CP:What kind of place is it that you come from?
Franken: I've always done political satire. So the subject matter is something I've always been thinking and writing about in one way or another. When I did Saturday Night Live, we did political stuff, a lot of which I wrote with other people, including Tom Davis. We never felt that it was the job of the show to advocate for one position or another; we felt that would be inappropriate for a show like ours. And then when I left the show, I felt like, Well, now I can write about what I believe. That was when the Gingrich revolution was ascendant. That was when I wrote Rush Limbaugh Is a Big Fat Idiot and Other Observations, which was about a number of things, including that [Limbaugh] was the mouthpiece of that revolution. A lot of it was about attempts to get rid of the EPA and dismantle the safety net. And [the book] was also a lament for what political discourse had become as a result of guys like Rush.
CP:Because your view of politics is grounded in satire, is there an even greater risk of your platform being too reactive in that stereotypically liberal way? Can reacting to right-wing nonsense have the effect of reinforcing right-wing power, of allowing them to keep the serve?
Franken: People are going to be so sick of [Republicans] by '08—they already are, really—that a campaign is going to have to include a critique of the last eight years. It'd be crazy not to include that. But it'll also have to include a vision going forward—the vision that we have.
CP:What is that vision?
Franken: It's the vision of a more just society in all respects—certainly in economic respects. There was a report out in the New York Times recently from David Cay Johnston—who we have on the [Air America] show a lot—about how much the wealthiest Americans have benefited from the latest tax cut. Tax justice is going to be part of this [vision]. And simple things like the living wage. Fair-trade deals. Health care for everyone. Investment in our schools—which we in Minnesota used to lead, and now we're not anymore. Using science again [laughs]. Addressing the real problem, which is global warming—that's just a common-sense issue and a moral issue. Renewable energy, bio-fuels. Pension reform, making sure that people have safe retirements. Addressing the stupid bankruptcy stuff. Establishing a foreign policy where we respect the views of other countries—where we make ourselves more secure by doing that.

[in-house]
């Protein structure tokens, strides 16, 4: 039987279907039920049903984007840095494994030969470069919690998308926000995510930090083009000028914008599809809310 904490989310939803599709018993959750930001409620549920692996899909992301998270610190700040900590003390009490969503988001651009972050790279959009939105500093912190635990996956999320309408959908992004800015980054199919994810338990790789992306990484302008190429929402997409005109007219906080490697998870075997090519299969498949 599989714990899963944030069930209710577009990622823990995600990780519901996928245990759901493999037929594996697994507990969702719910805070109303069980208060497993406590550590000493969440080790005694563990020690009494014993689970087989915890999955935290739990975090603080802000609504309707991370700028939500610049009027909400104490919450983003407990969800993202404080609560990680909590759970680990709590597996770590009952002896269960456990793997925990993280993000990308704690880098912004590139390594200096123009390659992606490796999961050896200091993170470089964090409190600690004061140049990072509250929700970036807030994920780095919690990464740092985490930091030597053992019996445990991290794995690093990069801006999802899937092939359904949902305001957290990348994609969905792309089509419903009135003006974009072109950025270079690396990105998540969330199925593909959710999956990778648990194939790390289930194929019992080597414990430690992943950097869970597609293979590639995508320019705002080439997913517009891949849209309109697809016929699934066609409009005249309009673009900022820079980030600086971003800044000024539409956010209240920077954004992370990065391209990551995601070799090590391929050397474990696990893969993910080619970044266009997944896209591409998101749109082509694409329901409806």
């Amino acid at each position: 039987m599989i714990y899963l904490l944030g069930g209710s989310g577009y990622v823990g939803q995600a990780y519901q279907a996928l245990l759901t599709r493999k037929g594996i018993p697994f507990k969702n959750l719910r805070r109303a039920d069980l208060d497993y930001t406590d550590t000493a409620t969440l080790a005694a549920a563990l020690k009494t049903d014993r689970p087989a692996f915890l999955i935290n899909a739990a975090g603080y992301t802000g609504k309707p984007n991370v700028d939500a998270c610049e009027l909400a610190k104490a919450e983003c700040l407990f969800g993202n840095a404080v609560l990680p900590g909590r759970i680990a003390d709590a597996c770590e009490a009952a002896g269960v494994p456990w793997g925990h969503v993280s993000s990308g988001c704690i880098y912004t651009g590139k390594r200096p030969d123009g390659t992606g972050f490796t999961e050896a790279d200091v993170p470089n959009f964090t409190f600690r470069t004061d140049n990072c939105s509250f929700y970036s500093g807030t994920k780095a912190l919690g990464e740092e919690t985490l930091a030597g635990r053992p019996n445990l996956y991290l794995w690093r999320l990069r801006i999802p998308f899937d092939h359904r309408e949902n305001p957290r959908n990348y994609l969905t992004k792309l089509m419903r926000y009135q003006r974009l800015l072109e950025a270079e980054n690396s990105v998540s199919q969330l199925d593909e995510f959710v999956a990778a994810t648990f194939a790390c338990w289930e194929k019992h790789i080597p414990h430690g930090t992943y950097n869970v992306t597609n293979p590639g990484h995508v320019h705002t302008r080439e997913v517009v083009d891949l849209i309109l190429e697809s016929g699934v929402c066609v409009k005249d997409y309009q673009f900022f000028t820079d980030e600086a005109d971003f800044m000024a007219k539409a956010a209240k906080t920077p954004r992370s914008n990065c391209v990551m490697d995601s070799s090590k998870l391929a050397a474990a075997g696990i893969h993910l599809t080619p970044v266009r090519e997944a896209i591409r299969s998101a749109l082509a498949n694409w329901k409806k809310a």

CP:I'm guessing this requires quite a balancing act for you. You have this need to address, as you say, the last eight years, and at the same time to move forward. Then there's a balancing act between the need to draw on your celebrity—to make 'em laugh, essentially—while at the same time making it clear that, despite making 'em laugh, you're actually dead serious about this stuff.
Franken: It may be a balancing act, but I don't find it to be an inorganic balancing act. I do like comedy for the sake of comedy—so I love stupid comedy. I can write a sketch of Julia Child bleeding to death and feel like I've really done something for humanity. But at the same time, I've always used comedy to talk about serious things in a serious manner.
CP:The film seems to capture your sense that you may need to clean up your act—your language, basically—in order to get votes.
Franken: The film ends with me remembering that when I told the Buddy Hackett joke—the penis-on-the-forehead joke—when I was speaking at Temple [University], it offended some people. This is an odd thing. I mean, my wife and my staff have said, "Don't tell that joke." And I'm going, Yeah, but I still don't see what's wrong with that joke. So it's actually just a matter of judgment.
CP:I could imagine that if I was in your position, I wouldn't necessarily want the votes of people who'd be deeply offended by the Buddy Hackett joke.
Franken: Yeah, but you can't feel that way. You want to win. I do think that people have the right to know that I take things seriously enough—that I take [sensitive voters] seriously. It's almost a meta-issue. Why should people back me—why should people work for me or fight for me—if I don't care about the votes of people who are offended by the Buddy Hackett joke?